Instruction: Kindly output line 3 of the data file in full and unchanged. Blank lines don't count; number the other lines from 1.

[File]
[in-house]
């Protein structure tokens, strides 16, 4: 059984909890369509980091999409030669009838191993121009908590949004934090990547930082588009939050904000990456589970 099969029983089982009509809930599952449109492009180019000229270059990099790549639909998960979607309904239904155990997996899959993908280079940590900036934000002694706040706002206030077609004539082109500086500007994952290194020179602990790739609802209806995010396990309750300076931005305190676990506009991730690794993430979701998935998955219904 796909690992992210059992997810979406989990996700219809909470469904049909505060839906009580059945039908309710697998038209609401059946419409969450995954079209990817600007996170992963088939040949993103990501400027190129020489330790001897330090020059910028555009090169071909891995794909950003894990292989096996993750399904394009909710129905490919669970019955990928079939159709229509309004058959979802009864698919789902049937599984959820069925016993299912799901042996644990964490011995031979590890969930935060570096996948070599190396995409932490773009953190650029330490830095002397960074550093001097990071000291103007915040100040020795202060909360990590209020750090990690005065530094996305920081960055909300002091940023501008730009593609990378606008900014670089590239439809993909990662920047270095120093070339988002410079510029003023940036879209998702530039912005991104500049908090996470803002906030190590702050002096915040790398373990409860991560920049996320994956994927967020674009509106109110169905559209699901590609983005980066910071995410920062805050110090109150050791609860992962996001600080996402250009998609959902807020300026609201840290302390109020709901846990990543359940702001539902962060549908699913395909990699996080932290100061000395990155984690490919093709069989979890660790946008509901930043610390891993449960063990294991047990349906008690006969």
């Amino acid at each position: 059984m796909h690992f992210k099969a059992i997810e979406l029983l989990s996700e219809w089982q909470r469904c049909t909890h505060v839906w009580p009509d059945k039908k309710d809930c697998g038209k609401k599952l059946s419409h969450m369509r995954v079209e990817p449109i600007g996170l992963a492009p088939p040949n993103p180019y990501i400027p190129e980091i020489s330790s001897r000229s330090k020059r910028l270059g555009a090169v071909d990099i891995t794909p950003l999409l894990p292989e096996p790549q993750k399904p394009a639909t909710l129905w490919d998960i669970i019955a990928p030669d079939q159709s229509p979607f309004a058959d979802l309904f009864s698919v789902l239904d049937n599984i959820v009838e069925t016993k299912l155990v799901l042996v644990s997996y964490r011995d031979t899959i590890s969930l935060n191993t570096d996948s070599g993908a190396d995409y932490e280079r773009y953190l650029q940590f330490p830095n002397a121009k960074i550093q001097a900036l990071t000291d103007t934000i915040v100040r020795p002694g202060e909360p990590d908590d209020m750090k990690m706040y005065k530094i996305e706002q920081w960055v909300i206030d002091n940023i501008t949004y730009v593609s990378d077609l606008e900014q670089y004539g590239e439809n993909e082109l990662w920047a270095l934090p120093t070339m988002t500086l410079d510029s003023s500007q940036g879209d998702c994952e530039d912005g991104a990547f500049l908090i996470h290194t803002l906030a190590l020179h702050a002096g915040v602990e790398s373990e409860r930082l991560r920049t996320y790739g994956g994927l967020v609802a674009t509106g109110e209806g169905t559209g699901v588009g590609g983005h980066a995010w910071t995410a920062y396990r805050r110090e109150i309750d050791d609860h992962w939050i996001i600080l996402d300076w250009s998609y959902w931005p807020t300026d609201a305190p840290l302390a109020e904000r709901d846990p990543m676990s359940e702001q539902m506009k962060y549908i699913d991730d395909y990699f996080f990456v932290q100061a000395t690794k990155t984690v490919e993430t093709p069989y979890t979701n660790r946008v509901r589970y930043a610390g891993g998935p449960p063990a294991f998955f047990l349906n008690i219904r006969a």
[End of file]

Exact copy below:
């Amino acid at each position: 059984m796909h690992f992210k099969a059992i997810e979406l029983l989990s996700e219809w089982q909470r469904c049909t909890h505060v839906w009580p009509d059945k039908k309710d809930c697998g038209k609401k599952l059946s419409h969450m369509r995954v079209e990817p449109i600007g996170l992963a492009p088939p040949n993103p180019y990501i400027p190129e980091i020489s330790s001897r000229s330090k020059r910028l270059g555009a090169v071909d990099i891995t794909p950003l999409l894990p292989e096996p790549q993750k399904p394009a639909t909710l129905w490919d998960i669970i019955a990928p030669d079939q159709s229509p979607f309004a058959d979802l309904f009864s698919v789902l239904d049937n599984i959820v009838e069925t016993k299912l155990v799901l042996v644990s997996y964490r011995d031979t899959i590890s969930l935060n191993t570096d996948s070599g993908a190396d995409y932490e280079r773009y953190l650029q940590f330490p830095n002397a121009k960074i550093q001097a900036l990071t000291d103007t934000i915040v100040r020795p002694g202060e909360p990590d908590d209020m750090k990690m706040y005065k530094i996305e706002q920081w960055v909300i206030d002091n940023i501008t949004y730009v593609s990378d077609l606008e900014q670089y004539g590239e439809n993909e082109l990662w920047a270095l934090p120093t070339m988002t500086l410079d510029s003023s500007q940036g879209d998702c994952e530039d912005g991104a990547f500049l908090i996470h290194t803002l906030a190590l020179h702050a002096g915040v602990e790398s373990e409860r930082l991560r920049t996320y790739g994956g994927l967020v609802a674009t509106g109110e209806g169905t559209g699901v588009g590609g983005h980066a995010w910071t995410a920062y396990r805050r110090e109150i309750d050791d609860h992962w939050i996001i600080l996402d300076w250009s998609y959902w931005p807020t300026d609201a305190p840290l302390a109020e904000r709901d846990p990543m676990s359940e702001q539902m506009k962060y549908i699913d991730d395909y990699f996080f990456v932290q100061a000395t690794k990155t984690v490919e993430t093709p069989y979890t979701n660790r946008v509901r589970y930043a610390g891993g998935p449960p063990a294991f998955f047990l349906n008690i219904r006969a």